By Ashlee McNicol
Karen Scott has always believed in caring for the wellness and interests of others. When she was presented with the unique opportunity to open a coffee shop at the building where her husband, Darel, operates his real estate business, she had one condition: she would only do it if she could incorporate her interest in human rights.
This conversation led to what we know today as The Black Cup, located in College Place, Washington. The Black Cup’s mission is to provide the perfect cup of coffee and to be a good neighbor to its customers, suppliers, and the environment. As far as possible, the coffee shop is organic, fair-trade, non-GMO, and from sustainable farming that cares not only for the people involved in providing food and drinks but also the earth and its creatures.
Karen’s interest in human rights paved The Black Cup’s mission and continues to inspire others every day.
About Karen Scott, The Black Cup Owner
Karen was born to an American mother and a Canadian father in California. When her dad finished school, he moved his American-born family to Canada, where Karen grew up. While there, Karen attended school, practiced law, and went to the Supreme Court of Canada until she moved back to the Walla Walla area.
Karen holds a Bachelor of Science Degree with a major in biology and minors in Chemistry and Religion from Walla Walla University. She also attended the University of British Columbia for law school, taking every class she could on the Canadian Constitution and civil liberties. Karen practiced law for about 8 years and had a general practice in the Vancouver area, developing a reputation for representing people who didn’t want to belong to labor unions because of their religious convictions. At the time, she represented more people wanting out of labor unions than any other lawyer in British Columbia.
Karen practiced criminal law, wills and estates, real estate, and commercial law. Her passion was civil liberties, particularly liberty of conscience issues. About 6 months after Karen became a lawyer, a client who had recently lost his job due to his religious convictions retained her. This client occupied the first 5-7 years of Karen’s legal career. They went to the Court of Appeals and applied to the Supreme Court of Canada, which they were finally heard at and won unanimously. That single case was one of a few major cases that changed the law regarding accommodation in the workplace in the entire country of Canada.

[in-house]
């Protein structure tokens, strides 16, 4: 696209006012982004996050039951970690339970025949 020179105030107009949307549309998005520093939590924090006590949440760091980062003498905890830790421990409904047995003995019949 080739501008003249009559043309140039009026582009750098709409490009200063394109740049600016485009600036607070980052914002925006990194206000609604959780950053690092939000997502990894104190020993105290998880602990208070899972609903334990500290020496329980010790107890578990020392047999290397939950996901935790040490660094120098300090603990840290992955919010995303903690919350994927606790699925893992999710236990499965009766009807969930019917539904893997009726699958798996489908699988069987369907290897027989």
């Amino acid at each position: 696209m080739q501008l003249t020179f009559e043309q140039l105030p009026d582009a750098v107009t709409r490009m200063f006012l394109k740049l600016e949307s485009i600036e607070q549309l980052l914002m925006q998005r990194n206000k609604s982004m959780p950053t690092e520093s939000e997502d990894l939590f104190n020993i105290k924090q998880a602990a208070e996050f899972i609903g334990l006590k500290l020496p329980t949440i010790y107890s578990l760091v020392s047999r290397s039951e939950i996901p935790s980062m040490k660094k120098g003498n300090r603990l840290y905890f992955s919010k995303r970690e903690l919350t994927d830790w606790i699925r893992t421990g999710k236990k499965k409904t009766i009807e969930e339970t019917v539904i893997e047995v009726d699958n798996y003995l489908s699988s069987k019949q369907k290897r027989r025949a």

After Karen and Darel moved to the Walla Walla area, Darel discovered an international human rights class at Oxford University. Karen applied and was accepted into the program. She went on to graduate with a Master of Studies in International Human Rights Law, one of the most thrilling experiences of her life.
Karen’s human rights beliefs
While Karen had already developed her ideology of what constitutes human rights, her time at Oxford reinforced it. In her Economic, Social and Cultural Rights class, she gained new perspectives, such as the idea that water and clean air are basic human rights because you cannot live without them.
Karen also believes that people have the right to live in a non-polluted environment and to preserve their own language and culture. She is grateful that Canada has recognized the intrusion it’s done on indigenous rights and how these basic rights are starting to be recognized.